According to The Australian ($)VLA’s Rowan McRae has argued that the ­Social Security Act makes clear that Centrelink has to be able to demonstrate a debt exists before one is raised. Of the more than 280,000 potential debts raised with individuals since the program launched in 2016, about 50,000 have been reduced or wiped entirely in part due to errors.


I was saying it would be nice if one of the hearings could be on a day we are doing a roadshow. Then we could do a little protest, we could have our placards and we could walk down there.

Geoff Wilson

The Wilson Asset Management fund manager reportedly claims to have contacted Liberal MP, first-cousin-once-removed and Wilson Asset Management shareholder Tim Wilson about having the franking credits inquiry on a politically useful date.


Hayne can’t turn an ASIC watchpoodle into an attack dog

“The obvious change was to move the financial services consumer protection function to the ACCC from ASIC. The latter has operated more like an enabler of consumer rip-offs than the ‘tough cop on the beat’ Scott Morrison claimed it was when he ferociously insisted there was no need for a royal commission. But Hayne rejects the ACCC option. He says there will be transitional costs and disruption to enforcement in such a move, and that the function will be demanding wherever it sits.”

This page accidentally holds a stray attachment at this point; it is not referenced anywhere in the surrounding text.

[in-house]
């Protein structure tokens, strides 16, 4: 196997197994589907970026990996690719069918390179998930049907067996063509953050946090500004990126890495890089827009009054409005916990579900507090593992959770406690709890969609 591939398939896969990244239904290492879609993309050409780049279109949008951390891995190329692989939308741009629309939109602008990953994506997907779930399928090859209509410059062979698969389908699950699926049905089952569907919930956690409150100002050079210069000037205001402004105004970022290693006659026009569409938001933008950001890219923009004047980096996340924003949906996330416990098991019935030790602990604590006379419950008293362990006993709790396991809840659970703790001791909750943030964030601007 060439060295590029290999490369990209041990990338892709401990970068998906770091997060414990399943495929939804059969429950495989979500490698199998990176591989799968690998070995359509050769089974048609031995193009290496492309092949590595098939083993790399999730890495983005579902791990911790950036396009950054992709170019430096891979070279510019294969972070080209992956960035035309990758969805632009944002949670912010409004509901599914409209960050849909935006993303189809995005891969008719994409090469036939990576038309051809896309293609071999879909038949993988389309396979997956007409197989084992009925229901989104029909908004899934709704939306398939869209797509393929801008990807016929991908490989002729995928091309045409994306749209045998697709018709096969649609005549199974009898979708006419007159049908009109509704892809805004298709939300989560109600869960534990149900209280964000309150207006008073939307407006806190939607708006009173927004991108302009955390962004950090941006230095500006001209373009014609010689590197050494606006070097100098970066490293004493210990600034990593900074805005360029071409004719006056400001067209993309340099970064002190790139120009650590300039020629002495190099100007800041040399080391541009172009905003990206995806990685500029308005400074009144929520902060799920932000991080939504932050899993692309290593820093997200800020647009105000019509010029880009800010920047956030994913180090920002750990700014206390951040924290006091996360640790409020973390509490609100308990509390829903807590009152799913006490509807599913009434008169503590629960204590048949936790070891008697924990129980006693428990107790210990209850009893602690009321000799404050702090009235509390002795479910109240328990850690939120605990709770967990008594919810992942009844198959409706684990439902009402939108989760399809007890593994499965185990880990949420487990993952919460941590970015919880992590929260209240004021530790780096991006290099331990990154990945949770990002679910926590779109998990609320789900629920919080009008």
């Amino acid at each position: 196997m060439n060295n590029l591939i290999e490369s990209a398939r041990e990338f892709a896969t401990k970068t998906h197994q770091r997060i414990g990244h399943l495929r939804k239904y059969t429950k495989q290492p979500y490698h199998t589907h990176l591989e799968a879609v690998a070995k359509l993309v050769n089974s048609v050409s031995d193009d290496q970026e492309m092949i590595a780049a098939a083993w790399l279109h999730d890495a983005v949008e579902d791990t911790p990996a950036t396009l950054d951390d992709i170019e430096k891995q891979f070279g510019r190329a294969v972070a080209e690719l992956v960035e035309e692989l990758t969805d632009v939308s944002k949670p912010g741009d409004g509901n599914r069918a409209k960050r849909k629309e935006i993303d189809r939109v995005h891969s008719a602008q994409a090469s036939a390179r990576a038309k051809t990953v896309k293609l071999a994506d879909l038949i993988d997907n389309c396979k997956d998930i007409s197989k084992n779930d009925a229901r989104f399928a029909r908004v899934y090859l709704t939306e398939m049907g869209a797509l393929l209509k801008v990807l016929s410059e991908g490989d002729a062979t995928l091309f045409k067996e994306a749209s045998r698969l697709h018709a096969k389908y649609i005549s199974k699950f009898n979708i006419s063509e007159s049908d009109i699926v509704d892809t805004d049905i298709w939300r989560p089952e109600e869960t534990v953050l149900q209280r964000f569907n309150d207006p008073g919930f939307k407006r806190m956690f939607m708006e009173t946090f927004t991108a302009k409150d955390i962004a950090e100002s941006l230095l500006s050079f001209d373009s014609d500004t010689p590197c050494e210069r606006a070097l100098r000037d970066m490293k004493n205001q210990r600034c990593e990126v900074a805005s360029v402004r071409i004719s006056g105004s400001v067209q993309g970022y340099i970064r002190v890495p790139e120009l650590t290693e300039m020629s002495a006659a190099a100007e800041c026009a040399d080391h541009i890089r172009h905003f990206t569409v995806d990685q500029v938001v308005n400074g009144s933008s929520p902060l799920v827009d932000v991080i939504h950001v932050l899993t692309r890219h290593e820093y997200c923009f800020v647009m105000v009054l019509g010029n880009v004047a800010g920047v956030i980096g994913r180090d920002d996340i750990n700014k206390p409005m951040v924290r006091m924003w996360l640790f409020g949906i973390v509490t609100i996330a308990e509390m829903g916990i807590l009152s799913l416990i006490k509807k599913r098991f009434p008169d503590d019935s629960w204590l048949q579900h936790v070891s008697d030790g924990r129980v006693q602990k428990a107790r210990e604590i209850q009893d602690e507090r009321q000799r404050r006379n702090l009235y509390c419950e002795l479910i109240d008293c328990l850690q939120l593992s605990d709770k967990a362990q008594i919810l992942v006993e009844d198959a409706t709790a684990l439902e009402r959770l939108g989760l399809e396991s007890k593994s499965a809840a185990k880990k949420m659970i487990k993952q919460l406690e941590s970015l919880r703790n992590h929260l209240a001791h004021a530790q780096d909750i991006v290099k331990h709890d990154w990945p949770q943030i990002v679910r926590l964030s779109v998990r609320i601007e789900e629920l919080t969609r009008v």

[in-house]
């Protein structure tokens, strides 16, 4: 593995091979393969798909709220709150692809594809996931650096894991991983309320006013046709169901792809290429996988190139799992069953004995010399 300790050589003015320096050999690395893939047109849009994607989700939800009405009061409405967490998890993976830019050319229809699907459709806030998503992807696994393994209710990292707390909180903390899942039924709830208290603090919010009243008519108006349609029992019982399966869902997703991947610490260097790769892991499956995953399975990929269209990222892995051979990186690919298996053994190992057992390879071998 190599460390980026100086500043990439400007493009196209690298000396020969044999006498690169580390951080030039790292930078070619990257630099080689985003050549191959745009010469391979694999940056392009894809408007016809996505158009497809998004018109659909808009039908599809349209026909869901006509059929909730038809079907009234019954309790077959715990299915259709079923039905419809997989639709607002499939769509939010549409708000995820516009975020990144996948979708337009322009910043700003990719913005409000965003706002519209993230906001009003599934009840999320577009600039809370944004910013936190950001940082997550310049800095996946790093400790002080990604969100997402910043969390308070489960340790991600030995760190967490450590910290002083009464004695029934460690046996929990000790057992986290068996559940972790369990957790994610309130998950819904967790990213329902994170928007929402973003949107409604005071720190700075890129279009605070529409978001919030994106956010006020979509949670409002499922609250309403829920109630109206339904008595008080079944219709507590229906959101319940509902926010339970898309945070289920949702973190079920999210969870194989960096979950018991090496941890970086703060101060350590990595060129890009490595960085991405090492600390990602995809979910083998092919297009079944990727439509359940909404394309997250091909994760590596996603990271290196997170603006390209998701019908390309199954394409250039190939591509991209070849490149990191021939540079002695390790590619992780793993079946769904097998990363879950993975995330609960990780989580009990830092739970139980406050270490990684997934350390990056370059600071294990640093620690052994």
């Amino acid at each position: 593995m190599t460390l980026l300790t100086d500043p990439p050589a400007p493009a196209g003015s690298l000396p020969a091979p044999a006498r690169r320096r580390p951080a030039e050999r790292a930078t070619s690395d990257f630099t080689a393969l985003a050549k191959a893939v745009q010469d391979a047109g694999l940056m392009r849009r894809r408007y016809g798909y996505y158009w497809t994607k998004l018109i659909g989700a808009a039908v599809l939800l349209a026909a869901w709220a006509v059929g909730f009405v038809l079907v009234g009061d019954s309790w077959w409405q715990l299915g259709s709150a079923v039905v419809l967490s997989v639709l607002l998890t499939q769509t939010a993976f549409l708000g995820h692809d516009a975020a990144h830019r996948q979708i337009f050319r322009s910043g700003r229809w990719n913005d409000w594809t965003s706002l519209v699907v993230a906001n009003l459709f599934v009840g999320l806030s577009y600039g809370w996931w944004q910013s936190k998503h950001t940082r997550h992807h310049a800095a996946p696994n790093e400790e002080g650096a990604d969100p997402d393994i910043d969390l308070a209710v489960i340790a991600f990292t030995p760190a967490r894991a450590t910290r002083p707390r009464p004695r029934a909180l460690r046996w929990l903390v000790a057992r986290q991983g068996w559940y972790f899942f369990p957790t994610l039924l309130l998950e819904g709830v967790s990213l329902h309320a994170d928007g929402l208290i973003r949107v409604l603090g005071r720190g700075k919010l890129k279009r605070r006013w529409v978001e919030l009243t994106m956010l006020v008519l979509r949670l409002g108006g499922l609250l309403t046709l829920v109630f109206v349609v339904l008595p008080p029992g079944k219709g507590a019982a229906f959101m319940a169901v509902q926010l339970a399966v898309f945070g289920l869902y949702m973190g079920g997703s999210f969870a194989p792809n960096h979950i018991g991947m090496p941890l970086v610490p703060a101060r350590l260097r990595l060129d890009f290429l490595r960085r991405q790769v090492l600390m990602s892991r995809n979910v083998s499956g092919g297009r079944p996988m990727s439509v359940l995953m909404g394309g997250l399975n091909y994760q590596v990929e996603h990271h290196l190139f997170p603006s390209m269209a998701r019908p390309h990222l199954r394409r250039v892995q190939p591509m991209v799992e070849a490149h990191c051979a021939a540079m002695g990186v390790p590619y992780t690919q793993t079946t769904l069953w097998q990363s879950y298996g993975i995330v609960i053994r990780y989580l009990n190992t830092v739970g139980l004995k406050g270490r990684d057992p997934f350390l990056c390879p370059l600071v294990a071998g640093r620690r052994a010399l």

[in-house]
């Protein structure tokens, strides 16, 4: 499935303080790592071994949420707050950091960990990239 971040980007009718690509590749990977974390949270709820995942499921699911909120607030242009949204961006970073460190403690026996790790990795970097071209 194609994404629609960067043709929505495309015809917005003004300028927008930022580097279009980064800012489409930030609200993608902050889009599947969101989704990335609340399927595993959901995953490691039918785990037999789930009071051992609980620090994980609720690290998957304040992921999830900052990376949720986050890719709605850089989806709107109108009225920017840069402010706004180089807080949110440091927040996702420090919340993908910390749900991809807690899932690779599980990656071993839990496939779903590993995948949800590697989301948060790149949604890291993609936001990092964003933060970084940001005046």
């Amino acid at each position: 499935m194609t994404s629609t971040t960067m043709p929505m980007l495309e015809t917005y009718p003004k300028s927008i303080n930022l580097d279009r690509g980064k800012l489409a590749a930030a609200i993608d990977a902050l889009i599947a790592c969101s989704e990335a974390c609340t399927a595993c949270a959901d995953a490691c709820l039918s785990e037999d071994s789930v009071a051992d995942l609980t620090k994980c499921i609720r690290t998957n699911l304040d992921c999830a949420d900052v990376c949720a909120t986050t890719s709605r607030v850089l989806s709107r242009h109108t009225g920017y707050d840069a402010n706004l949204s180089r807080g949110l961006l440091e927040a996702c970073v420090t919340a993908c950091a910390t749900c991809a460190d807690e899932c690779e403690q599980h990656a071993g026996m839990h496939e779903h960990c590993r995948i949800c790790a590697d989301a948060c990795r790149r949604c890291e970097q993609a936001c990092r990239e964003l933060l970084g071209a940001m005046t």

Don’t kid yourself. Labor can still mess this up.

“Bowen had already given the Coalition a moment, with a rare outbreak of political honesty — ‘well if people don’t like it, they don’t need to vote for us’ — on clawing back this free money giveaway to self-funded retirees, and now he was taking the high ground against the Coalition’s big fear. I can see the point of doing that, I can understand not starting the artillery barrage too early, etc etc, but nevertheless, I was having an ely, and that tinkling ely was saying “2016. 2016. Democracts. Democrats”.”

The ballad of Ken Henry